"We are able to meet our SLAs [service-level agreements]," he said.

Intuit started with only 10 TB to 15 TB of data in the Gluster-based system, but it now stores about 140 TB in Red Hat Storage. The total could hit a petabyte later this year, as the company expands its tax, finance and other services, Anchlia said.

Red Hat Storage runs on about 150 servers at Intuit. The company uses multiple clusters and stores all the file metadata on a NoSQL database.

Anchlia said the software architecture team deals with capacity planning without needing to contact a storage administrator, which they had to do in the past with NAS and SAN systems. They monitor data usage and estimate future needs based on past figures.

The team wrote scripts to tier the Red Hat Storage between high-end SAS and low-end SATA disks. There are no flash drives and the servers use only local disks.

SaskTel uses Red Hat Storage for system logs

SaskTel turned to Red Hat Storage for the centralized storage of approximately 250 GB worth of secondary system logs, which the company gathers on a daily basis. The Canadian telecom company wanted to make the syslogs searchable and easy to manage while restricting access only to authorized individuals.

"Our growth rate is insane because we're not only talking about standard, wired-line networks, we're [also] talking about wireless networks," said David Yaffe, a systems specialist at SaskTel. "As we deploy new services for our customers, we have new applications that run multiple servers, producing not only system logs, but application logs."

Yaffe said the price tag for storage hardware from some of the major vendors would have exceeded the budget for the entire project. Red Hat Storage not only afforded significant cost savings over traditional SANs, but it was a natural fit for an IT shop highly skilled in using and maintaining Red Hat software, he said.

Yaffe is a Red Hat Certified Engineer (RHCE), and he and his chief colleague on the project have a deep knowledge of Linux. Their chief responsibility is keeping performance management applications running. Prior to the syslog project, they had little involvement with storage.

"Because of the simplicity of Red Hat Storage," Yaffe said, "I see it as just another application that is in our toolset."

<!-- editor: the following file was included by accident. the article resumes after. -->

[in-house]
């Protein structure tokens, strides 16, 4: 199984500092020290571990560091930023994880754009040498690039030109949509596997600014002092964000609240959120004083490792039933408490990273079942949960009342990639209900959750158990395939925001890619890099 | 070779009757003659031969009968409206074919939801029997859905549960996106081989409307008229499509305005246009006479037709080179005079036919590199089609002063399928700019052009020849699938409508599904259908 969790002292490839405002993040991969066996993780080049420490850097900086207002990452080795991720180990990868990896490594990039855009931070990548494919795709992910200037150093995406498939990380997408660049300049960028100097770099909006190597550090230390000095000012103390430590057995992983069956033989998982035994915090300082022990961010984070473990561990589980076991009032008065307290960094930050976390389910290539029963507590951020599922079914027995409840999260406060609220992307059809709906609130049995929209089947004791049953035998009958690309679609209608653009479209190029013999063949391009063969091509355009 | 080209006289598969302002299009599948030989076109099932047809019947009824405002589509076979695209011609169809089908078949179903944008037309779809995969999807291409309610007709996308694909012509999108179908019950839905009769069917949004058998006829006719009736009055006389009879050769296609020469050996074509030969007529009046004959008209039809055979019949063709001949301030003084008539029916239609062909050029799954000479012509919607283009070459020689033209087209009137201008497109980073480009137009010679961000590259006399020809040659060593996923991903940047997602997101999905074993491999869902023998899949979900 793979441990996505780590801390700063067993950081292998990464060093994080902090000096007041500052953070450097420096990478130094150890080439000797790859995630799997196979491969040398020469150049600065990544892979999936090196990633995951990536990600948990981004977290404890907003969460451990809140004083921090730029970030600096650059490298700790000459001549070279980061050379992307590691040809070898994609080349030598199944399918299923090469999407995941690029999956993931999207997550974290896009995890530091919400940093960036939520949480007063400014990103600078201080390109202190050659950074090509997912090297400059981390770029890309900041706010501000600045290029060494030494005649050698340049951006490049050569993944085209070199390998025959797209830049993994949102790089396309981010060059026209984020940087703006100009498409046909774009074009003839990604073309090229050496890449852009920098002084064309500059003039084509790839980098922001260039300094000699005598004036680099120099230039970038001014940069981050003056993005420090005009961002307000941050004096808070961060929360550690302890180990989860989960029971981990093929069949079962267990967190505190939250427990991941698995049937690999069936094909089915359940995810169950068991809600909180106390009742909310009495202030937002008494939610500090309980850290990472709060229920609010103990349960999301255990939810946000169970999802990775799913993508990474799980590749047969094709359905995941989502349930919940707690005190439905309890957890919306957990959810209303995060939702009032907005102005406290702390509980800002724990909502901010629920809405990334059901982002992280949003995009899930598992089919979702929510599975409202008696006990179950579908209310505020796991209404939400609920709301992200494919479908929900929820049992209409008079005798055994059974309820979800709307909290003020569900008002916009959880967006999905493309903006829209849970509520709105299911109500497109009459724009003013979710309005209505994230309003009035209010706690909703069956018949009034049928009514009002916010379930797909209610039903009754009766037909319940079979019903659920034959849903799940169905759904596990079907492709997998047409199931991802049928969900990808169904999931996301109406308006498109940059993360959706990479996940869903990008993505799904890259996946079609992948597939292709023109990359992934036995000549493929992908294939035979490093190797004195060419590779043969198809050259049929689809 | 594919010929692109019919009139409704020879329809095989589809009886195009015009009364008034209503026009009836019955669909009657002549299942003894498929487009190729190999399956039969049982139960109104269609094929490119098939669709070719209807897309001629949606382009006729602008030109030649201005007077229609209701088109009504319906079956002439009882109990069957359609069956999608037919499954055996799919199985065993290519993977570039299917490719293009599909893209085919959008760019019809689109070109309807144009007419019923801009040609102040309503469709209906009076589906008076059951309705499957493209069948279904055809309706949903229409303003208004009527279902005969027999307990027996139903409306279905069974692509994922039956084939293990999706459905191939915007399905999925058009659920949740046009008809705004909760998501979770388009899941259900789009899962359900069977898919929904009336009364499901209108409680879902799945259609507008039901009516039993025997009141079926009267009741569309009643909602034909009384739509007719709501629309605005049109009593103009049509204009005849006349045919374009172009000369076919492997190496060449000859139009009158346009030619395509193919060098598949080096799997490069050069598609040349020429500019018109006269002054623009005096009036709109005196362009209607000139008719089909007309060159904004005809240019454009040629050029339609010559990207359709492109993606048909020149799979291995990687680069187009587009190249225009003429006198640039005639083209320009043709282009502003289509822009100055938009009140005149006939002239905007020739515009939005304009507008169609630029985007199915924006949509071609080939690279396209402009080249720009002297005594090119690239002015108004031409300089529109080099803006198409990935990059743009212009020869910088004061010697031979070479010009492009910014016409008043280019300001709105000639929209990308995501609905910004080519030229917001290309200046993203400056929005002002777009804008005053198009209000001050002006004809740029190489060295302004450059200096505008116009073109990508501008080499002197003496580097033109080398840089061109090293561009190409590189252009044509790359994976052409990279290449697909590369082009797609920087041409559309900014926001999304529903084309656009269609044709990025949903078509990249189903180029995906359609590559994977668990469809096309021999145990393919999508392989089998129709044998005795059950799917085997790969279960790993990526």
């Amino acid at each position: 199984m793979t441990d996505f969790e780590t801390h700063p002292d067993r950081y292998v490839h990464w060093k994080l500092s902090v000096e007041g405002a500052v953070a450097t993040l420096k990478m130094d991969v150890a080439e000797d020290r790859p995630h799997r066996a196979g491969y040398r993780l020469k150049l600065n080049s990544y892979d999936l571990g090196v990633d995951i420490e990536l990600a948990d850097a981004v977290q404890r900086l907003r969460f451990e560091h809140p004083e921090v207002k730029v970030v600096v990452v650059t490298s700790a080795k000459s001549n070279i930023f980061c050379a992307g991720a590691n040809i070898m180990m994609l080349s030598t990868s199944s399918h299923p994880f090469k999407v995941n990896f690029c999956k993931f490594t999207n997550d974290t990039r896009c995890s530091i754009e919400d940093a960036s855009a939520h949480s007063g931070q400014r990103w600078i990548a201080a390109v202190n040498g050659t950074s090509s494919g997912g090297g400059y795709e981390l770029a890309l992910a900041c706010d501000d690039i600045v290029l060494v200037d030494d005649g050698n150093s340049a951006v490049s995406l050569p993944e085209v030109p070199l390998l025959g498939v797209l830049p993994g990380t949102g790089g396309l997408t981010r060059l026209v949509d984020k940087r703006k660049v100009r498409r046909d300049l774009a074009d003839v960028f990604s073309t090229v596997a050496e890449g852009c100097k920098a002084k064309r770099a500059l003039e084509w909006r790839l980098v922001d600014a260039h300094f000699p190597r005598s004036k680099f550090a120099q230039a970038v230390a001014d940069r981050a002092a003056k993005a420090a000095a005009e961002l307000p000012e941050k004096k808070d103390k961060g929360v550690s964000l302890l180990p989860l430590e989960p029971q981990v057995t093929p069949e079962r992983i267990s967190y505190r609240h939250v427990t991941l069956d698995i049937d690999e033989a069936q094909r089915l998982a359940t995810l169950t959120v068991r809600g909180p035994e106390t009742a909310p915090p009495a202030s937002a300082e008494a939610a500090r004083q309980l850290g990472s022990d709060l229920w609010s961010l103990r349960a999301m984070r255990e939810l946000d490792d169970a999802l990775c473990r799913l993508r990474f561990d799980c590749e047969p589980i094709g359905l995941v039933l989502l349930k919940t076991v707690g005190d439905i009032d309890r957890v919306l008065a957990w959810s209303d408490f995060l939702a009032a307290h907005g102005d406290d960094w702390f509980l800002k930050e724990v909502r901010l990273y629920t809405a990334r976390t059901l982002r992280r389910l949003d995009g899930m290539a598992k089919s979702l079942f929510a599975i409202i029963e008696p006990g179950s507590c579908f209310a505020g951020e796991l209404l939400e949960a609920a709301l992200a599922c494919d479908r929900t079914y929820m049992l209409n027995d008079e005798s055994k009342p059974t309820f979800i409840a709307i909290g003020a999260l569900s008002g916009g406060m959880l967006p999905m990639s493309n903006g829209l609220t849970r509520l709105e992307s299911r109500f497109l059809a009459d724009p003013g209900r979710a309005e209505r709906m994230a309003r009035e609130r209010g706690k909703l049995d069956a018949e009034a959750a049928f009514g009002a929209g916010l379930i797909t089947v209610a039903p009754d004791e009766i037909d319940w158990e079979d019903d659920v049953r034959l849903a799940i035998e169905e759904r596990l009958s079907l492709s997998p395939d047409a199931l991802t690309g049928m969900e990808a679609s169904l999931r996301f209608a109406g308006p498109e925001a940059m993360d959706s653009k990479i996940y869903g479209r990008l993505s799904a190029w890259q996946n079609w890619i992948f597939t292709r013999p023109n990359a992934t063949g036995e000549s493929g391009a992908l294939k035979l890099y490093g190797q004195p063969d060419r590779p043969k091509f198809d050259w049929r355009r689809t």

The biggest decision point for SaskTel was planning out the architecture, including the network configuration and storage volume configuration. The company did a proof of concept and technical trial in March, and started with production data in April.

Yaffe said the team followed Red Hat best practices for setting up its four-server cluster with a pool of 34 TB of usable capacity on high-speed enterprise SAS disk drives. Each server has 25 drives in two RAID 6 configurations, and the servers are replicated for data protection, he noted.

The most important lesson Yaffe learned was the need to automate storage provisioning. He and his colleague drew up basic scripts to automate as much of the server setup as possible, and they executed them to add more volumes from the central management server.

"Unlike a lot of the higher-end tools, there's a lot of typing involved, and the typing has to be 100% correct. It's better to create a script to do everything" so the typo won't affect all the servers, Yaffe said. "It's a lot of work to correct the typographical error."

GlusterFS handles the distribution and replication of files. SaskTel uses the Gluster native client on its Linux clients to connect to the Gluster daemon running on the server. The Gluster daemon ensures all the nodes are up and talking to each other, and the Gluster client determines where the individual files are stored on the servers, Yaffe said.

The only problem SaskTel encountered was monitoring. The staff set up basic SNMP monitoring, but wasn't able to probe Gluster internals to see how its trusted storage pool is performing.

"You can see all your disks and how much disk space is being used on the bricks, but what the cluster is doing overall in terms of aggregated IOPS or aggregated storage doesn't happen yet," Yaffe said.

Should SaskTel need to expand the capacity of Red Hat Storage, the IT staff can either add external drive cages to each server, or add nodes/servers to the pool. At this point, they favor the latter approach because the servers already have a fair number of drive bays, Yaffe said.

"This flexibility fulfills our immediate storage requirements and simplifies future planning for the platform," Yaffe said.

View the next item in this Essential Guide: Nirvanix cloud customers face worst nightmares or view the full guide: Cloud storage 2013: Nirvanix dies, others bloom